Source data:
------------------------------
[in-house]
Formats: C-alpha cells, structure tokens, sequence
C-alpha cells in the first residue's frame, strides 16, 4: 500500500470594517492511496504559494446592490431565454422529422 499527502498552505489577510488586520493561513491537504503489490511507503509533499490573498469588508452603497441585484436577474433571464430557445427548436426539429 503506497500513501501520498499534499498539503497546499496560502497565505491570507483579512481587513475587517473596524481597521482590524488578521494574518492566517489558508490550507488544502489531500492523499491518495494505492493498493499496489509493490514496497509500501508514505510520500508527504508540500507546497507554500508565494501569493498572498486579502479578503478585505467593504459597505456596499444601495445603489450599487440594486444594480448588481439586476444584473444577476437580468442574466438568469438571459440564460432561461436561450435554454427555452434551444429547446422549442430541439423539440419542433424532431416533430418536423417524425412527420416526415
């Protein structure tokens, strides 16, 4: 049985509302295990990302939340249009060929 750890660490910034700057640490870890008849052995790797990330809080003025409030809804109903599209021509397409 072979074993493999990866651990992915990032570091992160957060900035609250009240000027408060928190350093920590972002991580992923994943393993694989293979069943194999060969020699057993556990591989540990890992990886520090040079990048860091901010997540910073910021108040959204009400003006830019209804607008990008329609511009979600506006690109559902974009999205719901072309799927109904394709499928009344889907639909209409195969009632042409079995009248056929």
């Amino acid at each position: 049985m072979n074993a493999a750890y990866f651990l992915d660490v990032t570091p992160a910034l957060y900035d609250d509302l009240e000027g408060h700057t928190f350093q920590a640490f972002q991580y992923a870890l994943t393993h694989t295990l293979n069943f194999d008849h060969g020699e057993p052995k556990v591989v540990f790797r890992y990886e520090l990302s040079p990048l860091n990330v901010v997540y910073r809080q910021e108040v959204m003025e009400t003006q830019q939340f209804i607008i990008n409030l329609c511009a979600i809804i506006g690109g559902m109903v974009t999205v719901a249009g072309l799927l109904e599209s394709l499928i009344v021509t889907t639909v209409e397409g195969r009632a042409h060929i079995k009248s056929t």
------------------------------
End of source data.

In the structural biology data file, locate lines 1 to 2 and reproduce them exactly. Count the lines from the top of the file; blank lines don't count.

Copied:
[in-house]
Formats: C-alpha cells, structure tokens, sequence